Gildas Bourdais is the author of three books on the topic of UFOs, including
OVNIs, 50 ans de secret
(Paris: Presses duChâtelet, 1997). He lives in Paris.
he publication in July 1999 of the French CometaReport,
UFOs and Defense: What
Must We BePrepared for?
Les OVNI et la défense: A quoidoit-on se préparer?
), triggered a controversyabout its status, quasi-official or private. (See Mark Rodeghier, ed., “The 1999 French Report on UFOs andDefense,”
, Summer 2000, pp. 20–22, 30.) The Cometareport is a private initiative, though its style and contentsgive it an official look, and several members of Cometahave held (and some still hold) important posts in defense,science, and industry. At any rate, one effect of this docu-ment has been to renew interest in the official governmentresearch on UFOs in France.It is well known that France created an official—orquasi-official—organization for the study of UFOs, firstcalled GEPAN in 1977 and later SEPRA in 1988. But thereal story is not so well known, even in France, mainlybecause it was surrounded by controversy. GEPAN/SEPRAhas long been suspected of being just window-dressing forthe general public, similar to the old Project Blue Book inthe United States, with the real study being done elsewhere.Though it may have looked that way at the time, we nowperceive it very differently. Yes, there was a genuine effortto set up a serious study of UFOs, but the investigationsworked too well for the taste of certain French officials, andafter a time the UFO study was reduced in scope. However,it is still there today with a real capability of monitoringUFO sightings.At the beginning of the 1990s, Jean-Jacques Velasco,the engineer in charge of SEPRA, publicly made known hispersonal, positive opinion of the physical reality of UFOs—in contrast to the predominantly skeptical attitude of Frenchscientists and intellectuals, as well as a good number of French ufologists. For American readers, this positive viewof Velasco was clearly demonstrated by his participation inthe workshop conducted by Peter Sturrock, at the invitationof Laurance Rockefeller, at Pocantico Hills, New York, in1997. Anyone can verify this by reading Sturrock’s book,
The UFO Enigma: A New Re-view of the Physical Evidence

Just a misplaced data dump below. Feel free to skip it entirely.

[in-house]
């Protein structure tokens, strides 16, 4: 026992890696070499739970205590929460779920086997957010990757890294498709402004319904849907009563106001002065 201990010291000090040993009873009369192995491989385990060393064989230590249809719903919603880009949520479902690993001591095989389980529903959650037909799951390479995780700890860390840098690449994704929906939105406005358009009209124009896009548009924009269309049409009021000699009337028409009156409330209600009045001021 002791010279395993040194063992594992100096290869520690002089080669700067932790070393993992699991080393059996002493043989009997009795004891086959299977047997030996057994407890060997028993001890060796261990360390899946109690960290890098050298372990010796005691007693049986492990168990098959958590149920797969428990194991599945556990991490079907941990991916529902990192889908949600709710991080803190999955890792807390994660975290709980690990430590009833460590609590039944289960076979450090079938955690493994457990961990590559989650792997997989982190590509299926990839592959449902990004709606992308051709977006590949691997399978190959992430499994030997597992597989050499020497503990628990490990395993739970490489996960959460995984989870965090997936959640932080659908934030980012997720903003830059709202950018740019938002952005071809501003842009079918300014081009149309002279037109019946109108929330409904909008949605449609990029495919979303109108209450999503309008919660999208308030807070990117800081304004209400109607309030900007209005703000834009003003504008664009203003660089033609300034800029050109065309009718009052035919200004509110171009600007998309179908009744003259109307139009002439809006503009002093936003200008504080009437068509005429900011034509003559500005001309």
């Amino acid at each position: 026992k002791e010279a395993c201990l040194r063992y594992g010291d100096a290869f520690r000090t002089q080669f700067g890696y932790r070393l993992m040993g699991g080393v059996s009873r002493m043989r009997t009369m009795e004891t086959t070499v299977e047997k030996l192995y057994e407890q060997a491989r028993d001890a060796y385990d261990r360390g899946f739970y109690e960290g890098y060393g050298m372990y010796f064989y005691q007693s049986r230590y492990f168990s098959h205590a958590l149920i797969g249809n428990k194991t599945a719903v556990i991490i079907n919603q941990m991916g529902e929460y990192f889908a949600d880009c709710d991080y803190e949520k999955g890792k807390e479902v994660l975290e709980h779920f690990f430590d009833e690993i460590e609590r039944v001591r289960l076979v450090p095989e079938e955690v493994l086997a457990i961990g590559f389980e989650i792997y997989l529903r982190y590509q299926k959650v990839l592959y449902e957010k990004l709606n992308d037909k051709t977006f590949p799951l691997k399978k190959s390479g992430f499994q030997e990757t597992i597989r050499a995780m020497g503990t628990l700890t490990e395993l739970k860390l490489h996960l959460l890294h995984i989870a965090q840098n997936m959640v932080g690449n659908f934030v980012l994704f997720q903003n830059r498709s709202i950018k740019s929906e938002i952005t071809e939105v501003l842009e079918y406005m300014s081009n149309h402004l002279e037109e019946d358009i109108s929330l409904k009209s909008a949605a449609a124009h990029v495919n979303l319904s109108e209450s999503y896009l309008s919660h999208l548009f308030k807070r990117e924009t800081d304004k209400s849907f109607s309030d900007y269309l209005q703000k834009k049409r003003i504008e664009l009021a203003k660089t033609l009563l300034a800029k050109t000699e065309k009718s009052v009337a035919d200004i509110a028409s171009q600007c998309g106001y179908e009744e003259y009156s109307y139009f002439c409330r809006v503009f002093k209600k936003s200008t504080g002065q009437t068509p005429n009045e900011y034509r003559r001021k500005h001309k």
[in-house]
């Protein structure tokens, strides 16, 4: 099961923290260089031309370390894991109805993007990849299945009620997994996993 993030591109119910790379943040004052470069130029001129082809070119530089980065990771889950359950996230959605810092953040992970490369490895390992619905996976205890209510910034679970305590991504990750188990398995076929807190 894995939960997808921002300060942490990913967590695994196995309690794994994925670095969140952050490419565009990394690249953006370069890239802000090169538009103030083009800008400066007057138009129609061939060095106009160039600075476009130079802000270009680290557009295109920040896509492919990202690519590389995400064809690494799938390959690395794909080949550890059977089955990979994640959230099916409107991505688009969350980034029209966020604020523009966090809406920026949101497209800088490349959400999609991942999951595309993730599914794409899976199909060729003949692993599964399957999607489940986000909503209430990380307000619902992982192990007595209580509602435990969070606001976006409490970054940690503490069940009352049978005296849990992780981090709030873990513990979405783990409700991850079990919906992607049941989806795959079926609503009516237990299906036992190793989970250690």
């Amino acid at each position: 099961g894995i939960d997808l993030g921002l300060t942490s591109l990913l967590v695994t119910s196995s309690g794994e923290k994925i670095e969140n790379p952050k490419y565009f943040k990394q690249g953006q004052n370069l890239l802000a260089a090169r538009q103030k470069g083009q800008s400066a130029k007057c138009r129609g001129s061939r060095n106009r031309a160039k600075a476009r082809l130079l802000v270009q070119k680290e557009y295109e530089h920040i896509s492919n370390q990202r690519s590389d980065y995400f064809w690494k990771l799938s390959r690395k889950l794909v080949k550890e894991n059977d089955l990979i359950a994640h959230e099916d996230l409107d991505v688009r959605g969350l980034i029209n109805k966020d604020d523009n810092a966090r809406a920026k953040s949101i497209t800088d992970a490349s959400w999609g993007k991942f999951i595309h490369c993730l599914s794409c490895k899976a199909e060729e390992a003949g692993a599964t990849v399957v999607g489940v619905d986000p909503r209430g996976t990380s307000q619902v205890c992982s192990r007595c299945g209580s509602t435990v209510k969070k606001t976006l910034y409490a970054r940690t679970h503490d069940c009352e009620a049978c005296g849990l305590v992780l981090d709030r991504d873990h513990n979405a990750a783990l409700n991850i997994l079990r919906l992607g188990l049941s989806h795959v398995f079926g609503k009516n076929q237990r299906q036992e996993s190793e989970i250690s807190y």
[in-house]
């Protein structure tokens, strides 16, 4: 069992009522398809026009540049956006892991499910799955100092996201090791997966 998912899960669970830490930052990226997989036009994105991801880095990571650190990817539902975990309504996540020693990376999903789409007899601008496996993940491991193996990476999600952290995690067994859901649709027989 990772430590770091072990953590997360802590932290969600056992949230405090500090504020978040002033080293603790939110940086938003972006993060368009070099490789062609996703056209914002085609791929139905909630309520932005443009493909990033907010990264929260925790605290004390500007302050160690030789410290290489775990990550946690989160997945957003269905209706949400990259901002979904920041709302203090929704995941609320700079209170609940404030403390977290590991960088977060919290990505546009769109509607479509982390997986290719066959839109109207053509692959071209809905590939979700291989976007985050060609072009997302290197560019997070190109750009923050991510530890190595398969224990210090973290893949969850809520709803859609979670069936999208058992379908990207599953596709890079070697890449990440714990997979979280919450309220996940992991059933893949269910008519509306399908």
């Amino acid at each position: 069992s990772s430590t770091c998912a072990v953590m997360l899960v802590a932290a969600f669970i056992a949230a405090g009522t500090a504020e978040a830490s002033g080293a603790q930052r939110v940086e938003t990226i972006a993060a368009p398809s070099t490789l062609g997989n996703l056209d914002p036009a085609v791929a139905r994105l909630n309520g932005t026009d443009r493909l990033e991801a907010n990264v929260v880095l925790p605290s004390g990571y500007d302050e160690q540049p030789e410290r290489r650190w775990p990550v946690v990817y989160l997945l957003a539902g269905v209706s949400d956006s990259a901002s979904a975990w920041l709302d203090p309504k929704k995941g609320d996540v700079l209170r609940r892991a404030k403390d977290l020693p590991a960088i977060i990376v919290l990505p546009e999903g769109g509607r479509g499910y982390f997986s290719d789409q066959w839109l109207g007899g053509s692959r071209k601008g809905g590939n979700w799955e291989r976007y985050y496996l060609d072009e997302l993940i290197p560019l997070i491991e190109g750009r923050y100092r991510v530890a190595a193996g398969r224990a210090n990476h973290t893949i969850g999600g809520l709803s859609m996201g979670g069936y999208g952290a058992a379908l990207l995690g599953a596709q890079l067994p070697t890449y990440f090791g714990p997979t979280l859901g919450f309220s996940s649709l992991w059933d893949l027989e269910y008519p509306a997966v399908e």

(Warner Books, 1999). Velascofinds himself criticized at thesame time by both believers andskeptics, in a way comparableto the criticisms leveled at theCometa report since its publica-tion last year—a peculiarsituation and, for me, a goodreason in itself to look back atthe story and try to put the recordstraight.
These are the main facts regarding French official UFOstudies. All the names and dates regarding GEPAN andSEPRA have been confirmed to me by Jean-Jacques Velasco.But the story of official efforts to study UFOs begins wellbefore the creation of GEPAN in 1977.
After the Second World War, the first aeronautical sightingsof UFOs were collected and archived at the headquarters of the French Air Force, in the Bureau Prospective et Etudes(EMAA/BPE), meaning “Office of Long-term Studies.”The same function is assumed today by the Bureau Espace.At the beginning of the 1950s, the gendarmes (policeofficers of the Gendarmerie
Nationale) began to recordreports of UFO sightings, a copy of which they transmittedto the French Air Force. Like the Italian carabinieri, thegendarmes are military personnel under the authority of theMinistry of Defense, so it was very natural for them tocooperate with the Air Force.During these early years, some military personnelopenly expressed their interest in
(fly-ing saucers). For instance, Lieut. Jean Plantier proposed atheory of UFO propulsion by antigravity in an articlepublished in 1953 by the official
Revue des forces aériennes françaises
. Such initiatives were encouraged by Gen. LionelMax Chassin, who became (after he retired) president of one of the first civilian groups, GEPA (created in 1962 andnot to be confused with GEPAN), until his death in 1970.